• The argument between David and Gail in their cabin is longer; They are writing postcards, and start to discuss how stupid 'games' on T.V. are. This leads to the argument that we start the scene with in the theatrical cut.
  • Whilst diving at night, David and Treece discuss Adam, and why he's not to be trusted, including his 'story' and history, and why Treece doesn't let Adam dive with them. Later, the scene extends even more, showing us Treece's knowledge of the sea, and we learn a little bit about his own history.
  • A small scene has been added with Gail at the hotel restaurant, alone, whilst David and Treece are diving.
  • A plethora of extra footage of David and Treece diving has been added, including underwater scenes, and scenes inside the shipwreck.
  • After Treece and David get done diving, Cloche's men, in a speedboat, taunt the two, by circling them. The line heard in the ship "The biggest moray eel I ever saw" is heard in full form here as well.
  • Extra footage has been added with the struggle of David and Treece against Cloche's men; David's elevator fight is longer, and a small segment where Treece attacks a man with a sprinkler and hose is added.
  • Later that night, at Treece's lighthouse, we see David put Gail to bed, but she gets up. This scene also features a longer conversation between David and Treece, where David apologizes to Treece for blaming him in an earlier scene, and admits his own selfishness. The conversation between Treece and Gail has equally been extended, with Gail asking Treece about his wife, Treece becoming gruff on the subject, and Gail apologizing.
  • The next scene with David and Gail in the bedroom has been dramatically extended, with Gail and David having a full conversation about their trip, Gail confessing that she likes Treece, and finally, the two admitting their love for each other, and the scene ends with a new, longer take of the two kissing.
  • The next scene at the sporting even features a longer conversation between Treece and Cloche; it's revealed that Cloche's men killed Treece's wife over a mis-communicated ship sinking.
  • Before the three go down to hunt the treasure, there is extra conversation of David asking Gail if she's okay, Gail explaining why she wants to wear a tank, and Treece laughing with her.
  • More underwater footage has been added to the next scene.
  • In the theatrical cut, Gail sends the ampules up alone. This time, she takes them up herself, and whilst she's letting Kevin refill her oxygen tank, there is a small conversation about Treece; he was always like a 'King' of St. David's Island, always having an eye on things (this explains an earlier line: 'I'm all the government you need, boy!) and rumors of Treece being linked as a partner to Cloche.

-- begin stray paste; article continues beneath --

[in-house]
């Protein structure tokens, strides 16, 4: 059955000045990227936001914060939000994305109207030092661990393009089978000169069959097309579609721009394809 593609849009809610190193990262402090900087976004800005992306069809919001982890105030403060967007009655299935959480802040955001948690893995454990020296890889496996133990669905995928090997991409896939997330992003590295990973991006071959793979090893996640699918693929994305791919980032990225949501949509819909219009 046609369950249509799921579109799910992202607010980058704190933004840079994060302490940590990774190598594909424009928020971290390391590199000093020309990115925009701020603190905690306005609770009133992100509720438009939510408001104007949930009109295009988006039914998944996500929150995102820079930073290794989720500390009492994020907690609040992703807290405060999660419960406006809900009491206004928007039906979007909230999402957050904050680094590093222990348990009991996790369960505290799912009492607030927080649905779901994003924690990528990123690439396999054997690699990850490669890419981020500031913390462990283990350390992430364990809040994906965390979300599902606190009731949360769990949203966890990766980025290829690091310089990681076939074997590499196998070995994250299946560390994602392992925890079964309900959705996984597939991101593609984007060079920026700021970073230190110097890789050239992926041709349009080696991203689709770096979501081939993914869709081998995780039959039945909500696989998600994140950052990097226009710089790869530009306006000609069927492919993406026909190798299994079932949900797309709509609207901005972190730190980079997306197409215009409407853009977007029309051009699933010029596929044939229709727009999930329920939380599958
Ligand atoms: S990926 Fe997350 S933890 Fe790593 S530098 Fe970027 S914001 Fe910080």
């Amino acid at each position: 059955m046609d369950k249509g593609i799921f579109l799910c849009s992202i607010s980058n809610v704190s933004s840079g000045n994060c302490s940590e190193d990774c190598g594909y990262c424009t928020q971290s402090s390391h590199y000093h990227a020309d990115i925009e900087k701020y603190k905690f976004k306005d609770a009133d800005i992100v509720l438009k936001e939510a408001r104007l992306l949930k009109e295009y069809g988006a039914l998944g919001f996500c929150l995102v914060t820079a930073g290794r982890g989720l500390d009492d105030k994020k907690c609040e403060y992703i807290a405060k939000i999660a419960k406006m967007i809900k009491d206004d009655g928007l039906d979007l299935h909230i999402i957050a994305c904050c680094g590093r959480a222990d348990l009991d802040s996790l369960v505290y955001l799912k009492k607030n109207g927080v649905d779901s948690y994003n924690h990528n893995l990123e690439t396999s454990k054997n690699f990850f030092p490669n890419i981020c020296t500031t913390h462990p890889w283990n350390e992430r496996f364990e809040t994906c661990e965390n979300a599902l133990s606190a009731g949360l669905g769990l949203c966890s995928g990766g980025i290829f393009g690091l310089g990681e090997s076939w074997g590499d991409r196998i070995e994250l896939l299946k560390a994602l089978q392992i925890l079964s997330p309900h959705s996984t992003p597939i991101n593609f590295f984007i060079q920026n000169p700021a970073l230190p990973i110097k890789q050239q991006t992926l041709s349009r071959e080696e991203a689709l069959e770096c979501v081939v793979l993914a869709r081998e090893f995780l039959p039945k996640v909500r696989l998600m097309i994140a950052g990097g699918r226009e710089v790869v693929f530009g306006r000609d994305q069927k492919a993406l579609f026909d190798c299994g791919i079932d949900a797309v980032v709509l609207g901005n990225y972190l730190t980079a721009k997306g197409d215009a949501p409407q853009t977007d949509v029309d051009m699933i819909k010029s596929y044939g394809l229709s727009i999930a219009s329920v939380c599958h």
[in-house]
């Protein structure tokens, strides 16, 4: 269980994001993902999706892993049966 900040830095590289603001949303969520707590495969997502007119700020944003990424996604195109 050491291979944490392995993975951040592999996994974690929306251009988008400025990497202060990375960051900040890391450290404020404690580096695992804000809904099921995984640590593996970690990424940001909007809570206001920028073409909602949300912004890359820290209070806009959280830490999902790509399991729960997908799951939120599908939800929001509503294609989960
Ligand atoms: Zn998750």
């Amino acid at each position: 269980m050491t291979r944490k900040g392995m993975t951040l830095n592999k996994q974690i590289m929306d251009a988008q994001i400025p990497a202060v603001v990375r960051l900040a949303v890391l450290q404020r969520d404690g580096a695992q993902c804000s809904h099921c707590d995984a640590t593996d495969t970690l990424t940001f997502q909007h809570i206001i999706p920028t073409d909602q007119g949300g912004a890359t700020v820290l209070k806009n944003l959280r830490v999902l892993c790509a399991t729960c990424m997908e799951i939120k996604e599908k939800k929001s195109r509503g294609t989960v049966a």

• When Treece is planting the ampules in the lighthouse, extra dialogue of David asking Treece about his past his added.
  • The second conversation between Cloche and Coffin is much longer, with Cloche tricking Coffin into trusting him and telling him about Treece's secrecy.
  • Extended dinner scene between Gail, David, and Treece, where new information of the treasure is revealed.
  • When Coffin arrives at St. David's, there is an extended greeting; Treece tells Coffin he has rum waiting for him, and David suggests a whole other 3 lock box that may exist. Later, in the scene, an extra conversation revealing how exhausted David and Gail are, takes place.
  • Upon leaving to blow up the Goliath, David and Treece exchange heated words, and Treece's character development comes full circle, revealing he was never in cahoots with Cloche.
  • Before the final dive, Treece teaches Gail how to use Kevin's rifle, for protection. Then, Gail takes care of the diving equipment.
See more »

Connections

Featured in I Love the '70s: Volume 2: 1977 (2006) See more »

Soundtracks

Theme from 'The Deep' (Down, Deep Inside)
Sung by Donna Summer
Written by John Barry and Donna Summer
See more »

Frequently Asked Questions

See more »

User Reviews

Simplistic, suspenseful, scenicly breathtaking, - pure escapism. A 'Shaw' good time!
28 November 2004 | by Freddy_LevitSee all my reviews

Peter Yates directed this beautiful escape from reality adventure in which our protagonists Nick Nolte and Jacqueline Bissete team up with the silver screen legend Robert Shaw to find a sunken treasure off the beaches of Bermuda. Unfortunately they encounter competition who would go at great lengths to get what they want - even if it means murder - unless our protagonists' intrepid assistant (Robert Shaw) uses his valuable knowledge to keep the tables turned and remain one step ahead.

This film is a delight from start to finish. From the opening sequences of clearing clouds and Bermuda coming into focus and the astonishing underwater photograpy to the action packed adventurous finally, you simply can not take your eyes off the screen. The music from the one and only John Barry (who bought you the unforgettable themes from James Bond and Born Free) is mesmerizing and suits the picture elegantly. The cinematography is beautiful and gives you a lust for the holiday destination. Most importantly, the plot (written by the man who bought you 'JAWS') is original and riveting and high in adventure - I truly recommend this to all adventure fans.

Cast selection was genius. At the time, Nick Nolte was a new face to the silver screen and brought an unforgettable performance as an obsessed husband clearly hypnotized by the idea of Gold. Jacqueline Bissete is, well, how can I put this? - I would have liked to have been there with her on her holiday (gosh is she beautiful or what?). It was Robert Shaw I believe, who brought the most to the film. He is witty, ignorant, a know-it-all and a man who isn't afraid of anything and this is what people come to see adventure films for. I can't imagine anybody else nailing the role like he has. Pure brilliance from a great British actor.

Now how does a film with an interesting, ORIGINAL plot, great cast (including a legend), calm and mesmerizing music, golden cinematography and a great 'quotable' screenplay come to such underrated status is beyond Bermuda's Triangle. The current rating that IMDb gives to this film will never do it justice. I only hope for those who haven't seen it to overlook the score it has been given and take some time to sit back and escape to the fantastic world of "The Deep" - an experience I will be taking for many years to come. For me, a classic adventure of pure escapism!